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Papal Election to Follow Final Mass as World Awaits New Pope

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    (Photo: Reuters/Eric Gaillard)
    People queue to purchase special edition stamps in Saint Peter's Square at the Vatican March 10, 2013. Roman Catholic cardinals will enter a conclave to elect a successor to Pope Benedict on March 12, the Vatican said on Friday, with no clear favorite emerging so far to take charge of the troubled Church.
By Myles Collier, Christian Post Contributor
March 12, 2013|12:11 pm

On Tuesday, Catholic cardinals gathered for the last Mass before they retire behind the closed doors of the Sistine Chapel as they discuss and deliberate who will lead the world's 1.2 billion Catholics.

Cardinal Angelo Sodano, dean of the College of Cardinals, led the 115 cardinals during Tuesday's Mass in St. Peter's Basilica and called for unity in a Church that has recently been marred by divisive figures and explosive allegations.

"Each of us is therefore called to cooperate with the Successor of Peter, the visible foundation of such an ecclesial unity," Cardinal Sodano said. He added that the new pope has to "tirelessly promote justice and peace."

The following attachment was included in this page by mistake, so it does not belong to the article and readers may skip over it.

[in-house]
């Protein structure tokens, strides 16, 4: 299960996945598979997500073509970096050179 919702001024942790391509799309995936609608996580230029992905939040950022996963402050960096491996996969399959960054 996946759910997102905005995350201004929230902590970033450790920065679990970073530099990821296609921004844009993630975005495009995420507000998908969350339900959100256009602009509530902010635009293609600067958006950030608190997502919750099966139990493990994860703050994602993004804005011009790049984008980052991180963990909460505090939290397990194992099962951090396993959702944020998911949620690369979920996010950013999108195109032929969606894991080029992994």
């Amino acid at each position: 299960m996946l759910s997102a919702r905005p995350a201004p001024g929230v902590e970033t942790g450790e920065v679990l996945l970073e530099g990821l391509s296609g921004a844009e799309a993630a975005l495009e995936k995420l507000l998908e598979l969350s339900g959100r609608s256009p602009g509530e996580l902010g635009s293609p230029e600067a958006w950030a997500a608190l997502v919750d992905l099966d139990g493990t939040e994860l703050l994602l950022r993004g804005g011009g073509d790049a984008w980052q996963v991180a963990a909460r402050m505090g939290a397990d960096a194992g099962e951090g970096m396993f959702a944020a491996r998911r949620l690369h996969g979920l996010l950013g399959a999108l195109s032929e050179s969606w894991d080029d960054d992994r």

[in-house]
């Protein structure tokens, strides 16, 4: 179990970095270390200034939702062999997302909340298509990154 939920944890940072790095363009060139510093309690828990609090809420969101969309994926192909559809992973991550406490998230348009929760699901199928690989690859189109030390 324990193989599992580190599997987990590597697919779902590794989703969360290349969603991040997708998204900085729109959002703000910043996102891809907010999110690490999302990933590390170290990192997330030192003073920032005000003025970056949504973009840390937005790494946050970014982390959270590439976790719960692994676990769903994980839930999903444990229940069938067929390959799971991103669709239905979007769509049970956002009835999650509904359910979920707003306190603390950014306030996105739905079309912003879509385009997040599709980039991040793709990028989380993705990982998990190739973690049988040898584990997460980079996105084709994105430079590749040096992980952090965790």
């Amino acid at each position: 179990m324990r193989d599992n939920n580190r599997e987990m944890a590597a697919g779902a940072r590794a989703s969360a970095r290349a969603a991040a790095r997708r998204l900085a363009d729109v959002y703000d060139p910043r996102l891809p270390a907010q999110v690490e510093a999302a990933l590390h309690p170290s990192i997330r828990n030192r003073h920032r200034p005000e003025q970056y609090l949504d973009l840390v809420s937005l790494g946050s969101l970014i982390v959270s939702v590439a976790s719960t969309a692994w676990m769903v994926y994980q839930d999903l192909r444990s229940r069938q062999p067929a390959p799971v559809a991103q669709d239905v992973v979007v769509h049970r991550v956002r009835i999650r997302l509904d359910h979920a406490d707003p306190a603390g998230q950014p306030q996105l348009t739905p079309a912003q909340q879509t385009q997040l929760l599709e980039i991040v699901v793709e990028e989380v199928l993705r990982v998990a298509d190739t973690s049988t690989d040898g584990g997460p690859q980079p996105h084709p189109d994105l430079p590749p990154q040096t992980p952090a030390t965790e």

After Mass, the cardinals will take the short walk to the Sistine Chapel singing the Litany of Saints, which is a long-standing tradition concerning the intercession of saints in their quest to select a new pope.

The cardinals also will also hear a meditation by an elderly Maltese cardinal and take a sworn oath of secrecy, before being locked inside the chapel, where they are expected to cast their first ballots.

Should the cardinals cast their first ballots on Tuesday, puffs of smoke will be able to be seen from the chapel's chimney, with black smoke signaling a failed vote and white smoke for when a pope has been chosen. All of the cardinal's ballots are destroyed to maintain the integrity of the conclave.

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Cardinals held their final closed-door debate on Monday to discuss what type of pope the Church needs at this time, with speculation that this will be a long, drawn out process.

"This time around, there are many different candidates, so it's normal that it's going to take longer than the last time," Cardinal Francisco Javier Errazuriz of Chile told AP.

"There are no groups, no compromises, no alliances, just each one with his conscience voting for the person he thinks is best, which is why I don't think it will be over quickly," he added.

 

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